It's Good to Be the Boss
The folks in the corner offices--big titles, big paychecks, big personalities--always make great copy.
(FORTUNE Magazine) – [Sun CEO] McNealy is best known for virulent, colorful, often highly ad hominem criticisms of what he calls "Bill Gates' centrally planned economy." At a recent public appearance, he snidely referred to the Microsoft founder and his chief lieutenant, senior vice president Steve Ballmer, as "Ballmer and Butt-head." For better or worse, the snottiness is not likely to change.
-- "Javaman: The Adventures of Scott McNealy. Today's Episode: His Fight to Save the World Wide Web From the Evil Empire," Oct. 13, 1997
Fifty years ago a man made his hundred thousand. A generation ago he made his million. Now a few of them have made, or are about to make, their billion. A billion has become a possible fortune.
-- "Billions," February 1930
America's Most Successful Merchant
The plane pops out of a cloud, and Sam [Walton] spots the airstrip. He grabs the levers to adjust the throttles and fuel mix as we swoop groundward. "We never could've put all this together without these airplanes," he says over the roar, proudly noting that he bought this particular plane secondhand from some bankrupt investment banker.... His landing is matter-of-fact and perfect. He taxis over to the little shed where several Wal-Mart "associates" await his arrival.... One woman in the greeting party loses her composure when she sees that Sam really is here.... Her jaw drops as if to catch flies, and by way of greeting the chairman when he steps off the plane, she says over and over, "We're just dumbfounded. We're just dumbfounded."
--Sept. 23, 1991
Picture a room in California. In the middle of the big room, in a big chair, sits a big man. He has a long face like a horse, a thick neck, big clumsy bones, and when he turns to look at you his ice-cold blue eyes bore into your soul. On the priceless carpet at his feet there are spread six newspapers worth altogether from twelve to eighteen cents.... The old man--he is seventy-two--is hanging over them with a big black pencil in his hand. Every so often he reaches down and makes a cryptic black mark. Though you cannot hear the presses, he can.... His job is to put the news before the public in headlines and swift leads, to make them laugh and cry, to excite them, and to do this at any cost with greater effect than any other paper that this public can buy. All of which is just as automatic to the big man in the big chair as is the crouch of a cat in the jungle.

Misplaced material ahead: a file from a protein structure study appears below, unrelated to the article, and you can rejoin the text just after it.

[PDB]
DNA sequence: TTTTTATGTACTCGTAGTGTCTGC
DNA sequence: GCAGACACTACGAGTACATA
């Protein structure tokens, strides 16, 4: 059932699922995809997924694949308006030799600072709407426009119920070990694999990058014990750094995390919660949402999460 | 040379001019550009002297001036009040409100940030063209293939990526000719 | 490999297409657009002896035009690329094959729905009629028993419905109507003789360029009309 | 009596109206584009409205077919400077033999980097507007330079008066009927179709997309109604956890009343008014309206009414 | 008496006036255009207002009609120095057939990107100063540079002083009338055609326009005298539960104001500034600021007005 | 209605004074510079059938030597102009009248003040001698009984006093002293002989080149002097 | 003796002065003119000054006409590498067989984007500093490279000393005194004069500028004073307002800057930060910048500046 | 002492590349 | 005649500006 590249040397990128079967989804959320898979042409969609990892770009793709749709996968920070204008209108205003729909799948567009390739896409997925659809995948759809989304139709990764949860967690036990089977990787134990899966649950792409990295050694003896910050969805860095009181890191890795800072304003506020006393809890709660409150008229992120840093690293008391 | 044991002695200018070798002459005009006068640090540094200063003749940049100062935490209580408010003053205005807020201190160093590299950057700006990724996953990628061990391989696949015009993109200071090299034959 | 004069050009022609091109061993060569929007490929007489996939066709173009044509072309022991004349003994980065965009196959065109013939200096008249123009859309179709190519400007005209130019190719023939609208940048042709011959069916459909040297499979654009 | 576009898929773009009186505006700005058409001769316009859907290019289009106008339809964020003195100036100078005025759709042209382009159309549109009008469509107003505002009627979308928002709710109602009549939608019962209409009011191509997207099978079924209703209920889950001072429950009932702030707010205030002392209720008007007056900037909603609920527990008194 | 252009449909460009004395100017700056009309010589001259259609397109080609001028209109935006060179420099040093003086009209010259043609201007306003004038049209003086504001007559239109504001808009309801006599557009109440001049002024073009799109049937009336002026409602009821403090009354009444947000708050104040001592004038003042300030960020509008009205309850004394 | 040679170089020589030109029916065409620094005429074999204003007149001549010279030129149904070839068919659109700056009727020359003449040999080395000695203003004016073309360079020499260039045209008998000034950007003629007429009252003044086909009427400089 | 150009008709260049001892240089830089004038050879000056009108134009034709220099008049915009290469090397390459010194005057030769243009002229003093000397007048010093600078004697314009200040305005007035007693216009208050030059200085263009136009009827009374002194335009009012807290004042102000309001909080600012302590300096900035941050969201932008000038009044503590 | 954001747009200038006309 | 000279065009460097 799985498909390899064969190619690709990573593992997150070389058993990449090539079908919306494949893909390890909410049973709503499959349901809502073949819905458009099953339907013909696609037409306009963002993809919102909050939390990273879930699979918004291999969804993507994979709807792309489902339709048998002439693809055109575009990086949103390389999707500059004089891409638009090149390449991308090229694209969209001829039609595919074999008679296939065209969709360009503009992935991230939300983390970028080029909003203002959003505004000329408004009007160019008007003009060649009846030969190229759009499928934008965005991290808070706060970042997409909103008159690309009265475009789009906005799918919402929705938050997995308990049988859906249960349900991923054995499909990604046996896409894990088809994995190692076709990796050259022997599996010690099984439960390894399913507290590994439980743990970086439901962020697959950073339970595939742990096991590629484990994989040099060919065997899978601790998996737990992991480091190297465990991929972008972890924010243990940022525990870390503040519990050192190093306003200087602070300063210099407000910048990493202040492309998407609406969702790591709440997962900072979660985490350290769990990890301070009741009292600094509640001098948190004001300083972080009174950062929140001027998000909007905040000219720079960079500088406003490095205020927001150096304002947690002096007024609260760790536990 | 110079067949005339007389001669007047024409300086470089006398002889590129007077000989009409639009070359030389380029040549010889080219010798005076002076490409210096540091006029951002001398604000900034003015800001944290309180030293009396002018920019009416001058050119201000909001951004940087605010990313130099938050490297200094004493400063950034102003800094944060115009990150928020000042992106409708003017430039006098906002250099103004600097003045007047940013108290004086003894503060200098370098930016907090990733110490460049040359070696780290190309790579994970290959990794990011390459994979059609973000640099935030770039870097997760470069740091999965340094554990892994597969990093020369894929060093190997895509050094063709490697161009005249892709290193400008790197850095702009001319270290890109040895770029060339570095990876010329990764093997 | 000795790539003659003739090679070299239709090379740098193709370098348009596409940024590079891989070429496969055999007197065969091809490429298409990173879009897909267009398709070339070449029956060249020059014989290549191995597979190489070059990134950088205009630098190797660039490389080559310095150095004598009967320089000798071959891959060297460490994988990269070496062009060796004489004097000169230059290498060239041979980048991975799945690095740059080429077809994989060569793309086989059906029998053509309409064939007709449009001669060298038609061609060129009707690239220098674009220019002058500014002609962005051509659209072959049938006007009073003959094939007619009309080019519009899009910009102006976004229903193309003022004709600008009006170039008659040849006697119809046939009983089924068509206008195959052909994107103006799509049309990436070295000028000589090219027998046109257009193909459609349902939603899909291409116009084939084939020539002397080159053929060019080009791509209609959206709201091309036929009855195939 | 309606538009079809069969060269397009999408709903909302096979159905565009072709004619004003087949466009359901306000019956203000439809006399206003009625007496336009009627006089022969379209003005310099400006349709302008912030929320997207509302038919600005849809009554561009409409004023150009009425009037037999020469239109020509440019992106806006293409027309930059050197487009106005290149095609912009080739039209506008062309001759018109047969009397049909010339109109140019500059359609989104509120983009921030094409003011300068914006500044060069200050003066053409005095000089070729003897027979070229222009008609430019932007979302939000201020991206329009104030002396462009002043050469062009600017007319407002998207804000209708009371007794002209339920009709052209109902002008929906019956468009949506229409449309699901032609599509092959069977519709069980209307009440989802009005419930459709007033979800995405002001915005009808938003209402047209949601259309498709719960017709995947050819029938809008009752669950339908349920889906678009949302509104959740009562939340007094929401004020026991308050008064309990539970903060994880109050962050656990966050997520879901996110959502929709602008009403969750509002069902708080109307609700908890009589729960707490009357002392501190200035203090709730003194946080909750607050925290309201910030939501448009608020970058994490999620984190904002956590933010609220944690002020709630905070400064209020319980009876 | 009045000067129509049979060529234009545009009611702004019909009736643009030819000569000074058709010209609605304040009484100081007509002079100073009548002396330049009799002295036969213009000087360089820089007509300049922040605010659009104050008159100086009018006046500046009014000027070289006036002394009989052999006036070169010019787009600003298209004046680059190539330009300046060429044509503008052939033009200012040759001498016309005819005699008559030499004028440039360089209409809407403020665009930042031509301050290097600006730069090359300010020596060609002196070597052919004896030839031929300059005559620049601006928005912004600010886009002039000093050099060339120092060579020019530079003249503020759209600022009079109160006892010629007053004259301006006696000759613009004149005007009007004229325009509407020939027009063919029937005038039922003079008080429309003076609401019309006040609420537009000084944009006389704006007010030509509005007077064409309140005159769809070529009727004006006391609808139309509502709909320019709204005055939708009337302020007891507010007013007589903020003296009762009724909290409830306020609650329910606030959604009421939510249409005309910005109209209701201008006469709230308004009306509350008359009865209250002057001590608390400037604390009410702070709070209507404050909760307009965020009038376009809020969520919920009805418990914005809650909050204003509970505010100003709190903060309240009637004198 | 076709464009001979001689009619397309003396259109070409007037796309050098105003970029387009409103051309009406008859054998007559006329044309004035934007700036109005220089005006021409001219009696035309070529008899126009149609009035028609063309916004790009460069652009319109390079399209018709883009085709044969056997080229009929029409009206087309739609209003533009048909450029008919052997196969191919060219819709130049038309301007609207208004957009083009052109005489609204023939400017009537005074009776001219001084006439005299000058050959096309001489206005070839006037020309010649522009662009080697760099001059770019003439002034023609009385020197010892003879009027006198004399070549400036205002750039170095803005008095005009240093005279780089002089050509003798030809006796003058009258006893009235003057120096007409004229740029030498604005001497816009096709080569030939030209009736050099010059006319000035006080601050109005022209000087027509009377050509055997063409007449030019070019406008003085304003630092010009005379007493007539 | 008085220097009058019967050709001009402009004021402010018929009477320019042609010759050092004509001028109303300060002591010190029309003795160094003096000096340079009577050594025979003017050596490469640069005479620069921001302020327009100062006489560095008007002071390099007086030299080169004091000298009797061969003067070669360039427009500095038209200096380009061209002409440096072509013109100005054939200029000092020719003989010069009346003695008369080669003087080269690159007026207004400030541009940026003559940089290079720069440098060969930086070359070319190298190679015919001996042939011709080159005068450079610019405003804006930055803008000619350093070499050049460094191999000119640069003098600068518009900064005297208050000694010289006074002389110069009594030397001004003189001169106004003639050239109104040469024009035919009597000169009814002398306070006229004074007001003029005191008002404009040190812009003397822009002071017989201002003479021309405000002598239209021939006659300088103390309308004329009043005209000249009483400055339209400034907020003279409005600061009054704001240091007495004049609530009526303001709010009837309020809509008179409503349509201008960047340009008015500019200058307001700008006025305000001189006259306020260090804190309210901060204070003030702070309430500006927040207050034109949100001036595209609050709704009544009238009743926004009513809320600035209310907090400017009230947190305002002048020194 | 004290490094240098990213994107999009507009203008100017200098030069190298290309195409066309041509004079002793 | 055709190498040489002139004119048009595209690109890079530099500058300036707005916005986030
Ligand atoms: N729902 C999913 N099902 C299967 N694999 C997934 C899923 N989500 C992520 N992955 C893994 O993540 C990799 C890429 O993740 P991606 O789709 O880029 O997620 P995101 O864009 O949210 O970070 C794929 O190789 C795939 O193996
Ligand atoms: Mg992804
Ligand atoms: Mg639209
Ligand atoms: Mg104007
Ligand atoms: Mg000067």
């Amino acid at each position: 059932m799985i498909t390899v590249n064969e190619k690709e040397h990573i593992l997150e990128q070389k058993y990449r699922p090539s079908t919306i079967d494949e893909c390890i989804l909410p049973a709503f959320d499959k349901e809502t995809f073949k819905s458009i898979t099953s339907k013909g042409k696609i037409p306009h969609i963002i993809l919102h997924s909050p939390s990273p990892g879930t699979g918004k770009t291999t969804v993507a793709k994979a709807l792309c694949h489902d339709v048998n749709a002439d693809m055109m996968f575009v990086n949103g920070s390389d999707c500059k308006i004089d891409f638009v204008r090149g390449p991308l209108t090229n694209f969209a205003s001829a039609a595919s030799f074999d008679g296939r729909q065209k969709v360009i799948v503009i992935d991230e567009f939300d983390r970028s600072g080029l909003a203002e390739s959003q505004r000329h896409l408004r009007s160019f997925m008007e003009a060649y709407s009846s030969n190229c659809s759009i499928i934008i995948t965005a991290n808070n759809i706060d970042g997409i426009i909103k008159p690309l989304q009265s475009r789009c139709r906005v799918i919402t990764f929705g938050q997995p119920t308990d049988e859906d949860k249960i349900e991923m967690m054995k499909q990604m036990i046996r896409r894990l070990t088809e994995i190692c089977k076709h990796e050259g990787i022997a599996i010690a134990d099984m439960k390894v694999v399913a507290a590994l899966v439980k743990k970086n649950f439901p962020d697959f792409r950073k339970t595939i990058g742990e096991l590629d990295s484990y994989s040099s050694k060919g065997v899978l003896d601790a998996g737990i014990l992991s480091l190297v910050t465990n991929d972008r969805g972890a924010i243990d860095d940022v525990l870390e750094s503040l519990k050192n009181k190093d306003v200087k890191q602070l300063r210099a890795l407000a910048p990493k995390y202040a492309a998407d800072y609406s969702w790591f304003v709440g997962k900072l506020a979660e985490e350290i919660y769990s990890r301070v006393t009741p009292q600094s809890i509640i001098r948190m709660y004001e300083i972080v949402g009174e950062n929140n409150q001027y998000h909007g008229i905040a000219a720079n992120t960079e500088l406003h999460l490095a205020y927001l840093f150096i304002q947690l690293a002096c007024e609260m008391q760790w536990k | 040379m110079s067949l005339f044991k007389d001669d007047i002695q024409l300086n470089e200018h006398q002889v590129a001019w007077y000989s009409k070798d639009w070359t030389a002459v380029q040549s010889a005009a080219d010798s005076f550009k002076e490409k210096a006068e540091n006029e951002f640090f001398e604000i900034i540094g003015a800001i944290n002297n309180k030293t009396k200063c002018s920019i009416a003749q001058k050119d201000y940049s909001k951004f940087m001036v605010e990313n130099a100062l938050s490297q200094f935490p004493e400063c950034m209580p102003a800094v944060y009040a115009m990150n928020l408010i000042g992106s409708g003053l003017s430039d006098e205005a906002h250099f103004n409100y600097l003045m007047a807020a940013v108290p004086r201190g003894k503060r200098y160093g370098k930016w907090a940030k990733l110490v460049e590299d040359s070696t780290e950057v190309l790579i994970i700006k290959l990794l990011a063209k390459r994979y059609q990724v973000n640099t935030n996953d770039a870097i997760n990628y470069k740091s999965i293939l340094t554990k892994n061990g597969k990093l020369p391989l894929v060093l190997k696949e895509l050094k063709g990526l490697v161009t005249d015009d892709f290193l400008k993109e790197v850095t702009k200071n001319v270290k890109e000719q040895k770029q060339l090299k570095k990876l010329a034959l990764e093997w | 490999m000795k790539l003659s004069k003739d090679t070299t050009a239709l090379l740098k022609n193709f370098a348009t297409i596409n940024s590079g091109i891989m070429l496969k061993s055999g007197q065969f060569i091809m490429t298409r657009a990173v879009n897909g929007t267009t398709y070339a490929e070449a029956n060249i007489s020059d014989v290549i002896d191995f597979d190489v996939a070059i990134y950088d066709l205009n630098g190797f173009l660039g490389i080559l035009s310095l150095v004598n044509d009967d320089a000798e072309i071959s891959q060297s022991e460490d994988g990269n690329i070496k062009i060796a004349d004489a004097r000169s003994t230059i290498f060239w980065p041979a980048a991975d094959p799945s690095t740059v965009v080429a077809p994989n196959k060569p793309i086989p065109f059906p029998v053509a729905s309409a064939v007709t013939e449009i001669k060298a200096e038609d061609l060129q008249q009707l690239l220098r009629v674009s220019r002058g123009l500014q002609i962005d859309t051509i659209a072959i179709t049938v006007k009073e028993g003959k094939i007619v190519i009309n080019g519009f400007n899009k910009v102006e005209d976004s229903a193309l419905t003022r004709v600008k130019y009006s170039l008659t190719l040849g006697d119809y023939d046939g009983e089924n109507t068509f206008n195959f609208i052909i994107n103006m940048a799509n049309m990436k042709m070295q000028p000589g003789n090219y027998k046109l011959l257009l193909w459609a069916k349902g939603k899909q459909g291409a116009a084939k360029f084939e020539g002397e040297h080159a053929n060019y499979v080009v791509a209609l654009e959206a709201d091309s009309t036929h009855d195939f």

"You're not getting inside my head," [Lou Gerstner] snarled when I introduced myself. Months later, to the question, "Where does your ambition come from?" he replied, with characteristic brusqueness, "I have no idea. I'm left-handed. Where did my left-handedness come from?"
-- "The Holy Terror Who's Saving IBM," April 1997
PEOPLE TO WATCH
âñ The life of the poor, scrounging student was not what Dell had in mind for college so, he says, "I began reselling IBM PCs on a less-than-casual basis." Soon he dropped out to found PC's Limited in Austin, Texas. He has since brought out his own inexpensive clones of the IBM PC, AT, and XT. This fiscal year Dell, who is 21, says revenues will surpass $80 million. He plans to design and manufature faster and cheaper machines and to sell about 25% of the two-year-old company to the public at the turn of the year (he now owns it all). PC's Limited is not Dell's first venture. When he was 12, he got a tax permit from the state of Texas to resell stamps and baseball cards.
--Sept. 15, 1986
Research by Kate Bonamici and Chris Zappone